America’s true history has been hidden for 425 years in the British archives.
Her Royal Highness, Queen Elizabeth, earlier this year, appointed Secretary of State Richard Hakluyt to head a Board of Inquiry to investigate the mysterious disappearance of 110 of her subjects in Virginia. Hakluyt is also a noted scholar, geographer and Church of England cleric. Previously, while on the staff of Her Majesty’s Embassy in Paris, Hakluyt interviewed for Her Majesty, some other survivors of the Fort Caroline massacre. Hakluyt has publicly stated his belief that the two incidents are connected. He blames terrorist activities by a foreign power.
The Board of Inquiry had a dual purpose. Hakluyt is a major stockholder in an international development corporation with ties to Virginia. While under oath, the witnesses provided descriptions of potential wealth to be gained overseas by English entrepreneurs.
Those interviewed include Captain René Goulane de Laudonniére, commander of ill-fated Fort Caroline; Pedro Morales, a Spanish subject captured by Sir Francis Drake; Nicholas Burgiognon, a French Huguenot, held captive by the Spanish for 22 years in Santa Elena, South Carolina, but is now living in exile in England; and Peter de Bry, also a French Huguenot exile living in England. The text below represents the actual words stated by the witnesses, as printed between 1572 and 1589.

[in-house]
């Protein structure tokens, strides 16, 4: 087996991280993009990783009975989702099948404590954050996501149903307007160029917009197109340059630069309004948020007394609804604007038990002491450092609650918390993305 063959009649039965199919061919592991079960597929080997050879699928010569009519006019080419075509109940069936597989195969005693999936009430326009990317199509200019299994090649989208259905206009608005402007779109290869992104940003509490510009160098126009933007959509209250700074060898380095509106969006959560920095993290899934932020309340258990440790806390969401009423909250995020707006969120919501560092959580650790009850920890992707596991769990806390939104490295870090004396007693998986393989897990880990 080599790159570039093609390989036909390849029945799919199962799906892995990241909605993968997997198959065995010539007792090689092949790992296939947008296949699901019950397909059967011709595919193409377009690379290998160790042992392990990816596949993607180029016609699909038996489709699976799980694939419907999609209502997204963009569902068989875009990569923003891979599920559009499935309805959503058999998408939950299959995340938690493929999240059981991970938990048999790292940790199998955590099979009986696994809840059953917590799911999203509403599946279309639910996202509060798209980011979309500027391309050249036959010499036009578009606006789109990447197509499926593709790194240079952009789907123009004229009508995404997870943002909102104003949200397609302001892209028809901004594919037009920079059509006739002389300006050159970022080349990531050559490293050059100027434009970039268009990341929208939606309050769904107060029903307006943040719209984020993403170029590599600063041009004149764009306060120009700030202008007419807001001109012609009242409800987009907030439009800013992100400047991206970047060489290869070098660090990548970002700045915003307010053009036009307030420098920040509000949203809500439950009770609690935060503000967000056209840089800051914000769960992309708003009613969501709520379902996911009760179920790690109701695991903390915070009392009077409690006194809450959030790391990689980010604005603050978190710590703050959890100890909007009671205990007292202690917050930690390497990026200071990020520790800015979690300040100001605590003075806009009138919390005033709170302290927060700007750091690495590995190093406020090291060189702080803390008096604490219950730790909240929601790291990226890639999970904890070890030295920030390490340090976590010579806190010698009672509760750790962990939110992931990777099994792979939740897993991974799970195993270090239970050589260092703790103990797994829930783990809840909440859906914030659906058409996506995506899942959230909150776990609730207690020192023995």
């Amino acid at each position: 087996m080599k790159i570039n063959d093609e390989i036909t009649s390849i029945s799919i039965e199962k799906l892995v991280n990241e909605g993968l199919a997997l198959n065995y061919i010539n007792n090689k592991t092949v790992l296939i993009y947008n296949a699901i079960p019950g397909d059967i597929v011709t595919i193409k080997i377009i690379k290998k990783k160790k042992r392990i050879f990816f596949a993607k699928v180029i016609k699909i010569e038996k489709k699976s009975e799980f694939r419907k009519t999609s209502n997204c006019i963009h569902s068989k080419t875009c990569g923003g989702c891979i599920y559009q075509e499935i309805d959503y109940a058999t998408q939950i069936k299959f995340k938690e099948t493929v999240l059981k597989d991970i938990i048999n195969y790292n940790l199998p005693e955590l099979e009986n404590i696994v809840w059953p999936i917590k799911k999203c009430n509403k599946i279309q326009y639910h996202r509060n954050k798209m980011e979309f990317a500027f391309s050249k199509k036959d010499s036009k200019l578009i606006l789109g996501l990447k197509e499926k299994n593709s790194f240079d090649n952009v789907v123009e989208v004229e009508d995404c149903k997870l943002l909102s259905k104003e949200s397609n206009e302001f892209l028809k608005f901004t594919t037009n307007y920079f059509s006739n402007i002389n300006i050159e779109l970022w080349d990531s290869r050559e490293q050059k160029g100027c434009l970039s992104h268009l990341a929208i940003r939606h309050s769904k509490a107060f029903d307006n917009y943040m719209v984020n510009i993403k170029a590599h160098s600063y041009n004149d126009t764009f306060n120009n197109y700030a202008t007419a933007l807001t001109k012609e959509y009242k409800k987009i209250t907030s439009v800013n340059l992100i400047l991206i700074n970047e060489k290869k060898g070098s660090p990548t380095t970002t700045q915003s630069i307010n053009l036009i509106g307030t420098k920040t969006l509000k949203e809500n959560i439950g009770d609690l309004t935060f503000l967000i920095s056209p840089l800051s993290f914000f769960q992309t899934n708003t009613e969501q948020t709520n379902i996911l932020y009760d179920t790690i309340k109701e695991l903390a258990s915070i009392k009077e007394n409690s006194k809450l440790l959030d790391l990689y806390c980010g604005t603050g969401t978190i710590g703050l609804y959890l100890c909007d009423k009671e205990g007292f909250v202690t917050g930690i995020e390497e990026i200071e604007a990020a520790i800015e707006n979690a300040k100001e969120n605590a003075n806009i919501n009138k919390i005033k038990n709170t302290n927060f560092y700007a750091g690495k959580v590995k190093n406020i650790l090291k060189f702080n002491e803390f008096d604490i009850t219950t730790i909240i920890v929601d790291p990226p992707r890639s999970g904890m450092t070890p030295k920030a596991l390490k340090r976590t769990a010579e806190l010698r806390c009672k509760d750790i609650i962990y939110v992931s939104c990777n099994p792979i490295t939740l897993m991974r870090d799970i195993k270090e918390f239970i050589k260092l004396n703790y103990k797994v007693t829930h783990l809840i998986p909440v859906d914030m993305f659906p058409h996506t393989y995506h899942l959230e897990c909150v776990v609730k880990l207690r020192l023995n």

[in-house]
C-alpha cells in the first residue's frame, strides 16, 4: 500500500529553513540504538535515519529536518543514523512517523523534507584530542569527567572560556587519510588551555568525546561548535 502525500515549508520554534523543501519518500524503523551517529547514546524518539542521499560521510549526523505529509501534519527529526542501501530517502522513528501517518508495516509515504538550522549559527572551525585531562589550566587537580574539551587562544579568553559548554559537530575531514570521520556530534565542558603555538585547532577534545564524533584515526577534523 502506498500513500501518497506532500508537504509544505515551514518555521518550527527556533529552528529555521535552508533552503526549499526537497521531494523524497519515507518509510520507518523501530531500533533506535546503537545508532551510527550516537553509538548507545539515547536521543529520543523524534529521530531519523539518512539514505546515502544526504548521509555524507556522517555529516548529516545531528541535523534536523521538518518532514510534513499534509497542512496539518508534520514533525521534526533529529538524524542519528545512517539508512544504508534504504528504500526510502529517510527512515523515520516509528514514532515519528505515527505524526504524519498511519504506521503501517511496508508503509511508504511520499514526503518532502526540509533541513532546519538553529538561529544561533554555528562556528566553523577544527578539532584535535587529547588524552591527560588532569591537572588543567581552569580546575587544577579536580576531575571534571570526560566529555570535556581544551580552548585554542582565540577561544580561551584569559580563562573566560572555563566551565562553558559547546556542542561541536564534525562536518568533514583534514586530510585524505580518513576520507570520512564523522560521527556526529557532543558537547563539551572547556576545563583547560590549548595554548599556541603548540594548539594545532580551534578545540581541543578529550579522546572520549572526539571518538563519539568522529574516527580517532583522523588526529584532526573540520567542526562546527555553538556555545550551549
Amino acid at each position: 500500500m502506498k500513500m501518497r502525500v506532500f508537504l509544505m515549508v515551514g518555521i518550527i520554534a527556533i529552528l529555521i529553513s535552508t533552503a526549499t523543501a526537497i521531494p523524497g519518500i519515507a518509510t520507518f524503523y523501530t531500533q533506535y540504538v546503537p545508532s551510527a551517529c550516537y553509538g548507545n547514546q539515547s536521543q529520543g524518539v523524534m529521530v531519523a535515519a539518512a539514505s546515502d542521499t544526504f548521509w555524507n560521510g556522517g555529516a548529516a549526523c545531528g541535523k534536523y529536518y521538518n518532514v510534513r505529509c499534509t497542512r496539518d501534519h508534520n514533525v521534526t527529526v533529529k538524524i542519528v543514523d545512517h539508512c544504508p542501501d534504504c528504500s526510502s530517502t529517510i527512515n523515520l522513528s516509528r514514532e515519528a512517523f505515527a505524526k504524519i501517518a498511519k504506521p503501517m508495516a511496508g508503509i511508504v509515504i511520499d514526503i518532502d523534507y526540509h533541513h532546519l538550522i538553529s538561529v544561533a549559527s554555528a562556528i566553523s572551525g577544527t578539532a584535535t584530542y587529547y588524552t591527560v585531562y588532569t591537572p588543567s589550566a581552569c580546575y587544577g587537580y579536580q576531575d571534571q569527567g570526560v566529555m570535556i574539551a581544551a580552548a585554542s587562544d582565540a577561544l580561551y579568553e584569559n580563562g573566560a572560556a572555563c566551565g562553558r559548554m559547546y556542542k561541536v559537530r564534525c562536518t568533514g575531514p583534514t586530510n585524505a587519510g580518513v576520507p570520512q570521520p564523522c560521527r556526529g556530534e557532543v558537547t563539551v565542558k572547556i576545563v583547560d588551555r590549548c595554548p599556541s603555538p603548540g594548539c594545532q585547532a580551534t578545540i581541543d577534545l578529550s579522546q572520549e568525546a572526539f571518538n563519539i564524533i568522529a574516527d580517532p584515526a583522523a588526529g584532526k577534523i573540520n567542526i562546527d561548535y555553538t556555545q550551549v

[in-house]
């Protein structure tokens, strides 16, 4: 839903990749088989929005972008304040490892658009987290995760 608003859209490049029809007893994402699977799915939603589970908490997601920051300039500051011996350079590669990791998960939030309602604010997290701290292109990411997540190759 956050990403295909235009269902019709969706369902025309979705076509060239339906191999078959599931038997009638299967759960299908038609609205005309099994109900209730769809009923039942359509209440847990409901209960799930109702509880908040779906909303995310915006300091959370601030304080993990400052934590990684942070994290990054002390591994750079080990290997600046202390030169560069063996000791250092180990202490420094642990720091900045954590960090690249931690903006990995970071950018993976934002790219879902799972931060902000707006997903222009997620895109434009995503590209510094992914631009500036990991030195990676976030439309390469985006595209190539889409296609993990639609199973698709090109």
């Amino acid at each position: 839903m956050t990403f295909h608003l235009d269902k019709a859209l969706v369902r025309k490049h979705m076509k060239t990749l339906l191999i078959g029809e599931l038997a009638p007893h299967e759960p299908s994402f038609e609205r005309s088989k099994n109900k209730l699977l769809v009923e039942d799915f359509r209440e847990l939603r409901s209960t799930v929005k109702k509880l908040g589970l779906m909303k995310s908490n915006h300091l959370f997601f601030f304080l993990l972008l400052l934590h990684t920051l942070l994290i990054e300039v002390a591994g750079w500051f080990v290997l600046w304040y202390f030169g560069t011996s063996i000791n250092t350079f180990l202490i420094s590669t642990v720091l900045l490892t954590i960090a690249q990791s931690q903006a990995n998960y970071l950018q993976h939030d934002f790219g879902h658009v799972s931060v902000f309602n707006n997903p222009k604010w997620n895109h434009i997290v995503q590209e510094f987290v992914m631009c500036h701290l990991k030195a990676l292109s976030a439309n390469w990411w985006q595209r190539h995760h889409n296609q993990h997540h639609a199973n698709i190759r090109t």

Royal Surveyor Noble Jones, and Creek Indian leader, Mekko Chikolili, were actual historical figures from the early 1700s. They are introduced into the text as “fact checkers."
Hakluyt: “Monsieur de Laundonnére, where actually was Fort Caroline? We understand that in the 20th century, members of the Flat Earth Society will place a scaled down version of Fort Caroline on the St. Johns River in Florida, which you said was too shallow to be entered by any sea-going ship.”
De Laudonniére: “Mais non! The May River bee 33 leagues Northe of the shallow rivere. The part toward the Cape of Florida was altogether a marish Countrey, and therefore unprofitable for our inhabitation. To reach the mountaines, my men paddled Northwestward up the May Rivere from Fort Caroline about twelve dayes, to the landes of the Apalatci, then walked two dayes more.”